After a year of General Motors and Tesla dominating electric vehicle news, people have rightly wondered what Ford was going to do about it. Would the Chevy Bolt EV and Model 3 make their debuts without a Blue Oval entry on the table? According to Ford CEO Mark Fields, the doubts can finally be laid to rest: A 200-mile EV is in the works in Dearborn. Such a product may even have an edge on the competition when EV incentives are tallied.
Fields, reporting record profits to investors during the company’s first-quarter conference call, addressed the electric elephant in the room when asked directly about the 200-mile benchmark. “Our electric vehicle will be … we want to make sure we are among the best or the leaders in those areas.” he said. “When you look at the competitors, what they’ve announced, clearly that’s something … we are developing for.”
While we see some dancing around a concrete answer there, Fields made it clear Ford wants “to make sure that we are either among the leaders or a leadership position in the product segments that we are in.” Such a position in 2017 and beyond is 200 miles of range in an electric car costing $37,500 or less before incentives.
So far, we have seen prototypes from GM and Tesla, while Nissan reportedly has a car in the works that would meet the same parameters. Prior to hinting at the future car to compete with announced models, Ford was content to inch forward with the second-generation Focus Electric, which will get an upgrade to 100 miles of range and fast-charging capabilities in 2016.
Though unremarkable compared to promised vehicles, only one car below $40,000 currently offers more than 100 miles: Nissan Leaf SV and SL. By next year, only the Chevy Bolt EV will be on the market, so Ford can at least stay relevant for the time being. Its biggest edge comes in the number of $7,500 tax credits it will have available — far more than Nissan, Tesla, or GM.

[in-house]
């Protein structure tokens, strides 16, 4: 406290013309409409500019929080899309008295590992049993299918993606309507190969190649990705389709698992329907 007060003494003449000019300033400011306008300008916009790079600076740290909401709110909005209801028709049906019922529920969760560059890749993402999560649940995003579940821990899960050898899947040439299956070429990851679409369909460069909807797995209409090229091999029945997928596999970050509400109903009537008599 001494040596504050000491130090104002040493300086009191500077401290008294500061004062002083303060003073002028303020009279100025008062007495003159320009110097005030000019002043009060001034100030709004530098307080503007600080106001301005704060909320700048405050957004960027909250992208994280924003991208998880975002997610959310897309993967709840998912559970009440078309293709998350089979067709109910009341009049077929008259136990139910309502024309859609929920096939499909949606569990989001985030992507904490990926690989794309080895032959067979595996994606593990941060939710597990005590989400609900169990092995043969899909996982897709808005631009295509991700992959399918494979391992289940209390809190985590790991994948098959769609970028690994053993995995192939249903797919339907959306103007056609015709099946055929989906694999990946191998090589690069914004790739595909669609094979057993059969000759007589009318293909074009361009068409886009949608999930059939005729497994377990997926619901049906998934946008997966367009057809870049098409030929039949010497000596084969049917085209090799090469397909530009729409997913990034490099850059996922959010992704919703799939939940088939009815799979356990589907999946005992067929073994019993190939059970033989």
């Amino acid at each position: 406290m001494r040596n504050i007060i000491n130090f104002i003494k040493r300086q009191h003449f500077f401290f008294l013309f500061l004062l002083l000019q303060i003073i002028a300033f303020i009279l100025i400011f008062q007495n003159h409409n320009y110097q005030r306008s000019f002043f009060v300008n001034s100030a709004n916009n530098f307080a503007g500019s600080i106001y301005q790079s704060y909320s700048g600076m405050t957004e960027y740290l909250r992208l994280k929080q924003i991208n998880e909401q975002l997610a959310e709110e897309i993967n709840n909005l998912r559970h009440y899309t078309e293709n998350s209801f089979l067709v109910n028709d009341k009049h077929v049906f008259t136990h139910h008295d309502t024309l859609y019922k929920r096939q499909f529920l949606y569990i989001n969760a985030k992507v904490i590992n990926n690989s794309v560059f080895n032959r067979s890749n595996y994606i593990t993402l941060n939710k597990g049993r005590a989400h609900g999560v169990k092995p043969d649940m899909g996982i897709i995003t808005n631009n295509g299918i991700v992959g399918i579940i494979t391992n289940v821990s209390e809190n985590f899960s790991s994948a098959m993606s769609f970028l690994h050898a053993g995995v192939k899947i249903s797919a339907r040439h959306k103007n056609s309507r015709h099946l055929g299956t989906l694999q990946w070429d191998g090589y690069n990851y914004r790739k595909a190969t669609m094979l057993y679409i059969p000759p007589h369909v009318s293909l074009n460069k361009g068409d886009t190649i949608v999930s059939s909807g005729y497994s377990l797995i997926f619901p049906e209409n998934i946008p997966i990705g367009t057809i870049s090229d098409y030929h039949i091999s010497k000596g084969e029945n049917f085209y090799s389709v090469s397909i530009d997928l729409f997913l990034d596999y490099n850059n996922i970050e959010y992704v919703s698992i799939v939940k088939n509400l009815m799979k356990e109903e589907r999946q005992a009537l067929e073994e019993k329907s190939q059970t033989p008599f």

We estimate GM will have 80,000 tax credits left below the 200,000 limit when the Bolt EV launches; it will split them with the Volt until reaching the limit. Tesla may have as few as 60,000 credits left when the Model 3 arrives, and it has both the Model S and Model X to share them. Nissan’s future is less complicated: Leaf is the brand’s only electric model, and it would have about 70,000 credits left if it sold EVs at the same volume and debuted a 200-mile option in 2018.
Ford, which sold just over 59,000 eligible models through 2015, may only have 90,000 plug-in models sold by the start of 2018. In this scenario, Ford would be able to offer 110,000 next-gen EV buyers a product that could be guaranteed to be $7,500 less expensive, assuming another 31,000 sales by then, which would be a slight decline for the coming years. (Ford Fusion Energi and Ford C-Max Energi sold about 17,000 models combined in 2015.)
There are many variables to consider here as well. Tesla clearly has a massive edge in enthusiasm over anything coming from Detroit or Japanese manufacturers. Model 3 would be the EV most likely to top the pack in performance and cachet. But is it worth another $7,500? The mass market does not operate like the one where Tesla currently operates.
Given a choice between a quality Ford EV at $27,000 and a Tesla at $35,000 in late 2018, the Blue Oval could find a lot of takers.
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